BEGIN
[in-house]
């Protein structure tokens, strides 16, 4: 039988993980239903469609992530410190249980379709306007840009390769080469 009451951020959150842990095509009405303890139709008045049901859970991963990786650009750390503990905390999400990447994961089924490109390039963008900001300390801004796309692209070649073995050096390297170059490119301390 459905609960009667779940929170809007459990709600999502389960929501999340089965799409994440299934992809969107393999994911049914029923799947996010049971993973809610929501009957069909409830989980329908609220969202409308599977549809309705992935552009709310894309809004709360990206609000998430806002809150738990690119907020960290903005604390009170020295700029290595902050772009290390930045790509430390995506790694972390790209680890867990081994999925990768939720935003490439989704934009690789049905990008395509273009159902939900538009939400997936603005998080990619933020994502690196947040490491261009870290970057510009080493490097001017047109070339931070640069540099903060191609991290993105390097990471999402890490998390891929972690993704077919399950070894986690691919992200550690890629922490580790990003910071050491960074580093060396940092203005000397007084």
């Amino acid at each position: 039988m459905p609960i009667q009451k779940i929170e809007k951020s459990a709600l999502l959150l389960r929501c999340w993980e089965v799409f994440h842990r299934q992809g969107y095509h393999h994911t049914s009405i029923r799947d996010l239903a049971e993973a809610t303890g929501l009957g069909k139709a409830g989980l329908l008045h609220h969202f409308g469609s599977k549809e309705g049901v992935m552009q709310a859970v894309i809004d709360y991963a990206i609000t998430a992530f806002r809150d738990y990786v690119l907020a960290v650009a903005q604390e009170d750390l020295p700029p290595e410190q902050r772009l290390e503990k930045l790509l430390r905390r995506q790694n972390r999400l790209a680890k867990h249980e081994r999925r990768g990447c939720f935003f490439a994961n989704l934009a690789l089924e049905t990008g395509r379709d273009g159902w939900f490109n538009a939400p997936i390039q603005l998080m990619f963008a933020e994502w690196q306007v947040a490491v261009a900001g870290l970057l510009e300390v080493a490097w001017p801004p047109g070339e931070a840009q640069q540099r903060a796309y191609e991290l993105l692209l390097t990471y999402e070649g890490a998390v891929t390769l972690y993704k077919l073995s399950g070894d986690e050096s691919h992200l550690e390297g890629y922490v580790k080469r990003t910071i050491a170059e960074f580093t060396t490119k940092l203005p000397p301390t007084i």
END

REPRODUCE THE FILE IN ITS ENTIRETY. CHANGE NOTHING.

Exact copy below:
[in-house]
């Protein structure tokens, strides 16, 4: 039988993980239903469609992530410190249980379709306007840009390769080469 009451951020959150842990095509009405303890139709008045049901859970991963990786650009750390503990905390999400990447994961089924490109390039963008900001300390801004796309692209070649073995050096390297170059490119301390 459905609960009667779940929170809007459990709600999502389960929501999340089965799409994440299934992809969107393999994911049914029923799947996010049971993973809610929501009957069909409830989980329908609220969202409308599977549809309705992935552009709310894309809004709360990206609000998430806002809150738990690119907020960290903005604390009170020295700029290595902050772009290390930045790509430390995506790694972390790209680890867990081994999925990768939720935003490439989704934009690789049905990008395509273009159902939900538009939400997936603005998080990619933020994502690196947040490491261009870290970057510009080493490097001017047109070339931070640069540099903060191609991290993105390097990471999402890490998390891929972690993704077919399950070894986690691919992200550690890629922490580790990003910071050491960074580093060396940092203005000397007084």
């Amino acid at each position: 039988m459905p609960i009667q009451k779940i929170e809007k951020s459990a709600l999502l959150l389960r929501c999340w993980e089965v799409f994440h842990r299934q992809g969107y095509h393999h994911t049914s009405i029923r799947d996010l239903a049971e993973a809610t303890g929501l009957g069909k139709a409830g989980l329908l008045h609220h969202f409308g469609s599977k549809e309705g049901v992935m552009q709310a859970v894309i809004d709360y991963a990206i609000t998430a992530f806002r809150d738990y990786v690119l907020a960290v650009a903005q604390e009170d750390l020295p700029p290595e410190q902050r772009l290390e503990k930045l790509l430390r905390r995506q790694n972390r999400l790209a680890k867990h249980e081994r999925r990768g990447c939720f935003f490439a994961n989704l934009a690789l089924e049905t990008g395509r379709d273009g159902w939900f490109n538009a939400p997936i390039q603005l998080m990619f963008a933020e994502w690196q306007v947040a490491v261009a900001g870290l970057l510009e300390v080493a490097w001017p801004p047109g070339e931070a840009q640069q540099r903060a796309y191609e991290l993105l692209l390097t990471y999402e070649g890490a998390v891929t390769l972690y993704k077919l073995s399950g070894d986690e050096s691919h992200l550690e390297g890629y922490v580790k080469r990003t910071i050491a170059e960074f580093t060396t490119k940092l203005p000397p301390t007084i």